The Nashville police said he had died of a self-inflicted gunshot wound. Don Aaron, a spokesman for the police, said Mr. Welch apparently had health problems and left a suicide note.

Mr. Welch was with Fleetwood Mac from 1971 to 1974. After leaving, he formed the rock group Paris, but when its two albums had limited success, he went solo. His version of “Sentimental Lady” — on which Christine McVie and Lindsey Buckingham of Fleetwood Mac sang backup (it had earlier been recorded by the band) — was a Top 10 hit in 1977. His“Ebony Eyes” reached No. 14 on the Billboard singles chart the next year. He had four Top 40 singles between 1977 and 1979. He later moved to Nashville, where he pursued songwriting.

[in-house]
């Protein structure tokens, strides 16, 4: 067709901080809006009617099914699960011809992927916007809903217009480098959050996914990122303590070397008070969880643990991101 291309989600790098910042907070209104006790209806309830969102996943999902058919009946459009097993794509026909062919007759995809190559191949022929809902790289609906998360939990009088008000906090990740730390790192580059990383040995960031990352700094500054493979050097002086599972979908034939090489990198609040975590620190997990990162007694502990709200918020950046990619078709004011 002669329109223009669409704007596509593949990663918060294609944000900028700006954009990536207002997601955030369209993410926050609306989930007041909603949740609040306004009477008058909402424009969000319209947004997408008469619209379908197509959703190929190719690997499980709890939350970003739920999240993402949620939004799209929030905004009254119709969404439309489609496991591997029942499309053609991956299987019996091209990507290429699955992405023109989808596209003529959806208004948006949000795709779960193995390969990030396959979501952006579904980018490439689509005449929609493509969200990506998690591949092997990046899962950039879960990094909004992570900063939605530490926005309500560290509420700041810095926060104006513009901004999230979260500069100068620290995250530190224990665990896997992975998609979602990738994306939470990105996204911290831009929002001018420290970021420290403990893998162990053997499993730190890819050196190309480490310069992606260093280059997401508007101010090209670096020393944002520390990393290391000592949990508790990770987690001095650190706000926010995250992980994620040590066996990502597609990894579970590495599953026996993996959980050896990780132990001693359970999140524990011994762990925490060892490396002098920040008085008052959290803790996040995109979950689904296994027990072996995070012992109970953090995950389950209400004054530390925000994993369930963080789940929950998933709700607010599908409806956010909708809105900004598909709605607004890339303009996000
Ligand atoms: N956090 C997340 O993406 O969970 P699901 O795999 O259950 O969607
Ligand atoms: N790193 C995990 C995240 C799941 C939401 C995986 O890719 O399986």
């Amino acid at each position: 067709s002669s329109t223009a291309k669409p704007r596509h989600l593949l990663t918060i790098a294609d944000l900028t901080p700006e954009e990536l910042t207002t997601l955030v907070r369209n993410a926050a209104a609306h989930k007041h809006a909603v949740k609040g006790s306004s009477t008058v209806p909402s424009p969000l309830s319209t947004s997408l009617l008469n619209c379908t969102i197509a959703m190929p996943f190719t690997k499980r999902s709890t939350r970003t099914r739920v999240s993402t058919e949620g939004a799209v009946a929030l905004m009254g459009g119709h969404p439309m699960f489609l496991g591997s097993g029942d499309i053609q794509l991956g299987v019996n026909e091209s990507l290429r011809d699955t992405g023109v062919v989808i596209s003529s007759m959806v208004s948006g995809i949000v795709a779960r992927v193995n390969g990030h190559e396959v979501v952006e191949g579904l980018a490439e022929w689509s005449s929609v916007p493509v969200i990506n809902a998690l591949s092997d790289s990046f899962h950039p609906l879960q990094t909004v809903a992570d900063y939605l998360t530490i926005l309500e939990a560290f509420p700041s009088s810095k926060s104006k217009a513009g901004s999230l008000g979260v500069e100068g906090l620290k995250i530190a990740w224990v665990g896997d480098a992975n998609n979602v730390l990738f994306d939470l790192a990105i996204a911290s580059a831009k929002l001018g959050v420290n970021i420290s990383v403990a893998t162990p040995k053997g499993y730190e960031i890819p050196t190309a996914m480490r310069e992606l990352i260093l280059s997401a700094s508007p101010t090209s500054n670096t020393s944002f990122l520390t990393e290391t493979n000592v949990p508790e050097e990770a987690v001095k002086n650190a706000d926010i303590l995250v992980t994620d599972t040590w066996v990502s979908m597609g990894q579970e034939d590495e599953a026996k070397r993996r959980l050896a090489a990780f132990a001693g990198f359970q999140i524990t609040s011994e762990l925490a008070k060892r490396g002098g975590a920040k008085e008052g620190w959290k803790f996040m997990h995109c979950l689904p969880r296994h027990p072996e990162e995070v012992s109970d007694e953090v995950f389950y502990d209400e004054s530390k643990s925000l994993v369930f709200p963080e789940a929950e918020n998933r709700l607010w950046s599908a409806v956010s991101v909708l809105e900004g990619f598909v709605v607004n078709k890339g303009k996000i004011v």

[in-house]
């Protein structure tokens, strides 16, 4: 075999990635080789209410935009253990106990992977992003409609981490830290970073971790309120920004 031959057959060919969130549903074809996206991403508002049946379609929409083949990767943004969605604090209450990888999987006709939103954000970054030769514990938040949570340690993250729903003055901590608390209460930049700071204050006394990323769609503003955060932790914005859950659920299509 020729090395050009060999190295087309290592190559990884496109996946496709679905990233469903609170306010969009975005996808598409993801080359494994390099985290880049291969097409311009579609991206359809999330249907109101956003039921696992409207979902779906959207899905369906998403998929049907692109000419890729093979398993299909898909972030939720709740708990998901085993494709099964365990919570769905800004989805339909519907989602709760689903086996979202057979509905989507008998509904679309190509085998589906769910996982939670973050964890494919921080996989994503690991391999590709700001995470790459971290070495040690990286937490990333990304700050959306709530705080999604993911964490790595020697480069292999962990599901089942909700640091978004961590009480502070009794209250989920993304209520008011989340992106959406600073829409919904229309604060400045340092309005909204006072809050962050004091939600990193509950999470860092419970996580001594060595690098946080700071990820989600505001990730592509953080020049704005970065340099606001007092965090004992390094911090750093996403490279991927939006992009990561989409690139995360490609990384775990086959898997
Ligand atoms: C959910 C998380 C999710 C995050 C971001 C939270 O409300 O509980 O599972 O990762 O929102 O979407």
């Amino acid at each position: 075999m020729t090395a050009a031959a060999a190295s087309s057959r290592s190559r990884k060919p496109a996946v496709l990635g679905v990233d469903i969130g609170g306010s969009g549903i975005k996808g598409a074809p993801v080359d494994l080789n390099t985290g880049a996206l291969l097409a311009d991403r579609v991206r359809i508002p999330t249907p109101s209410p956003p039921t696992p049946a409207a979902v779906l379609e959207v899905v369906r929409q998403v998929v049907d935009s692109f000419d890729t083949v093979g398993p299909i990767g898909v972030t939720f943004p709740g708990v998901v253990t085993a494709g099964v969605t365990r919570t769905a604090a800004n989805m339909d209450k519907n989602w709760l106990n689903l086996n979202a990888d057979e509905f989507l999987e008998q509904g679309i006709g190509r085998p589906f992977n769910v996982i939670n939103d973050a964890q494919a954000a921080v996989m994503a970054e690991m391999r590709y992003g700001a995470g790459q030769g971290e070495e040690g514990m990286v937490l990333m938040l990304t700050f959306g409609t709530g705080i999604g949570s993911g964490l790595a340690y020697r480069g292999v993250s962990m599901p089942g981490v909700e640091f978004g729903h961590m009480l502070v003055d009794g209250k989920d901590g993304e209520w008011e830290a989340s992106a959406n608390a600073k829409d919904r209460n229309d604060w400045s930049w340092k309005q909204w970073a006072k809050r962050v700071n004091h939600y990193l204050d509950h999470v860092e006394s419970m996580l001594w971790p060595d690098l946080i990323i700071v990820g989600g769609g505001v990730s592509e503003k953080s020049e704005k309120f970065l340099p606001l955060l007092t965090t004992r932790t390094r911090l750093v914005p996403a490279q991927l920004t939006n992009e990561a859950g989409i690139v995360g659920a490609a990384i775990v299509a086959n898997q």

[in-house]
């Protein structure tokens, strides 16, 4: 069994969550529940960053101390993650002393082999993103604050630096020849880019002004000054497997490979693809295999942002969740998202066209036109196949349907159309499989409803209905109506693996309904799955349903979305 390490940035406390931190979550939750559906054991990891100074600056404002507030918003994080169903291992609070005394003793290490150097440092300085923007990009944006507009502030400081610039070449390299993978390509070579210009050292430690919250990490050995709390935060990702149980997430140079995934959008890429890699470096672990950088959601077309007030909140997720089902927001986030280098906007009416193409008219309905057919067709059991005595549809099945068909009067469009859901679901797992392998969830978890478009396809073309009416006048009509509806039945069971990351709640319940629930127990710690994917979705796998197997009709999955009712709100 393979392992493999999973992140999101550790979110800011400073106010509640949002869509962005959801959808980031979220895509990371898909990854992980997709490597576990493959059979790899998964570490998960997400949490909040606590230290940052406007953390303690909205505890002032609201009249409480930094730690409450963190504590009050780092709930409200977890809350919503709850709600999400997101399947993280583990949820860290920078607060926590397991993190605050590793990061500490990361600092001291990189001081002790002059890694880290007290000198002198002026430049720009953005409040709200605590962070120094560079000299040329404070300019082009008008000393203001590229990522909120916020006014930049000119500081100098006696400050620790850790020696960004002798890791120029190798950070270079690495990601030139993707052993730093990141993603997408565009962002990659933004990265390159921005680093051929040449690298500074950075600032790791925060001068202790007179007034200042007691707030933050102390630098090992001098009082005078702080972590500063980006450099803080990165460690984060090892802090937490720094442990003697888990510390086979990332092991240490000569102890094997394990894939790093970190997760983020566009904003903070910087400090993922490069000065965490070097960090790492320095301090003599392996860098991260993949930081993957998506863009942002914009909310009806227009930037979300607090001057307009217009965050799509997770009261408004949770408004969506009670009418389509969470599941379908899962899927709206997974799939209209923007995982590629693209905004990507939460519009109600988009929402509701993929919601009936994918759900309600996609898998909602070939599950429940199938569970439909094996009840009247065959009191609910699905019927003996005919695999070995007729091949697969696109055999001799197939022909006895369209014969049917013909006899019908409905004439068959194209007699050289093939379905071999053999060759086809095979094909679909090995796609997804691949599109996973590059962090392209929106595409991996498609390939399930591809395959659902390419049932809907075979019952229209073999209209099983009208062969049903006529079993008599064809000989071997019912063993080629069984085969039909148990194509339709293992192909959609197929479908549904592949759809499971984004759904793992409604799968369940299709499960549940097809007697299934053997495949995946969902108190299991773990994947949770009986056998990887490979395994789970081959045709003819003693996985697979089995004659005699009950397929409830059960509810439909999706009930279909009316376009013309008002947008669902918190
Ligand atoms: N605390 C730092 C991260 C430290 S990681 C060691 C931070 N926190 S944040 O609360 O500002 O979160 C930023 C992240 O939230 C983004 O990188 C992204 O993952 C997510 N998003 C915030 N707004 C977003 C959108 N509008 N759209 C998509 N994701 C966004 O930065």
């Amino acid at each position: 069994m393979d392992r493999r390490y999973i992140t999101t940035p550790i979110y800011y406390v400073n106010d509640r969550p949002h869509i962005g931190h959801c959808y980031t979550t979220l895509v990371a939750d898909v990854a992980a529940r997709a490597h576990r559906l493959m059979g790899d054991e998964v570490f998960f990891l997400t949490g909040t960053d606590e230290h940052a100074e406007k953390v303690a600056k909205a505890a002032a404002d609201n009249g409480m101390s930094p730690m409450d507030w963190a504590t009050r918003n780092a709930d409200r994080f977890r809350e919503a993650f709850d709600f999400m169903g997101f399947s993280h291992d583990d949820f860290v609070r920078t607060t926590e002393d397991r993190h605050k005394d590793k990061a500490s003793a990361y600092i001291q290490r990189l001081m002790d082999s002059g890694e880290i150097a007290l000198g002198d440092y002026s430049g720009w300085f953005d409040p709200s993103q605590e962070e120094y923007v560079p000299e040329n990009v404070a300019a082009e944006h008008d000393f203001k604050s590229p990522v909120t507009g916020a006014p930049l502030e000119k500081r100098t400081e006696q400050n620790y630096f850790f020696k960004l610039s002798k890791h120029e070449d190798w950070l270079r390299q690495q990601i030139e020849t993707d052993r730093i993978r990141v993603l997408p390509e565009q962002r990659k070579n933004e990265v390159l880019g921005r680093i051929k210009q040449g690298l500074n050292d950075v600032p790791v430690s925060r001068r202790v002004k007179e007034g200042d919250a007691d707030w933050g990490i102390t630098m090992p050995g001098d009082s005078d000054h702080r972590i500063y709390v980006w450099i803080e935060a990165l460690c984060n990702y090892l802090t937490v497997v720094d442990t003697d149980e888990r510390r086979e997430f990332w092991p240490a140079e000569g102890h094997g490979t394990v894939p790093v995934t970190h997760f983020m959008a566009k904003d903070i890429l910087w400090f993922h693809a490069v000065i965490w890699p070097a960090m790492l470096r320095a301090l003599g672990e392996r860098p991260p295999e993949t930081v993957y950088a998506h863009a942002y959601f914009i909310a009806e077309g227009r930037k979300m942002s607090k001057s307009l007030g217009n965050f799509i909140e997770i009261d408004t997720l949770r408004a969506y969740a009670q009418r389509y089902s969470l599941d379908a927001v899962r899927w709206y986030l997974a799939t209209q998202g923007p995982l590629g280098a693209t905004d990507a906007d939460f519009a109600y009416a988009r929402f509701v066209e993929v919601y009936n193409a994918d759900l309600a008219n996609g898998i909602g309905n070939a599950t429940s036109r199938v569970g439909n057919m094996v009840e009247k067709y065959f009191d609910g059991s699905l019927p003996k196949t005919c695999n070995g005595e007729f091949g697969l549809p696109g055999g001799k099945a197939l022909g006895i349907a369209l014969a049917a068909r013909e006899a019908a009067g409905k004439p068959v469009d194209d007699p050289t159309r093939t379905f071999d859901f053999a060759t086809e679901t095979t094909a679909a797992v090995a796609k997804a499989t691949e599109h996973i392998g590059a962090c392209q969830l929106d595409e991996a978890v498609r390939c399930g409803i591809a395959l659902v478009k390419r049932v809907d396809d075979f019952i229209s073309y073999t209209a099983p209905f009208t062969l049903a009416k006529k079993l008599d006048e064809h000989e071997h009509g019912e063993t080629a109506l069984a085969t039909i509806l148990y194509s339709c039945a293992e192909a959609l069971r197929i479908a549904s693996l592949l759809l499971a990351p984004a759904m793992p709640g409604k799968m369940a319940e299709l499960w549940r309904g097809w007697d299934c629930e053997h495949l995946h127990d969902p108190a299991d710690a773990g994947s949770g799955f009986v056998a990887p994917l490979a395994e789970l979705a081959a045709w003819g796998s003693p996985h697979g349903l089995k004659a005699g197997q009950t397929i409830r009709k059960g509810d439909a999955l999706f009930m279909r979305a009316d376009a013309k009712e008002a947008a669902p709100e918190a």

Mr. Welch was born in Los Angeles — on July 31, 1946, according to some sources; on Aug. 31, 1945, according to others — the son of Robert Welch, a producer for Paramount.

Bob Welch was living in Paris when he joined Fleetwood Mac, which at the time was primarily a blues band. During his tenure, largely because of the influence of Mr. Welch and Ms. McVie (who had joined a few months earlier), the band developed more of a pop sound and its following grew, especially in the United States.

But Mr. Welch left and was replaced by Mr. Buckingham and Stevie Nicks shortly before Fleetwood Mac had its greatest success in the middle and late 1970s with the albums “Fleetwood Mac” and “Rumours.” When Fleetwood Mac was inducted into the Rock and Roll Hall of Fame in 1998, Mr. Welch was not included in the group.

Mr. Welch’s survivors include his wife, Wendy.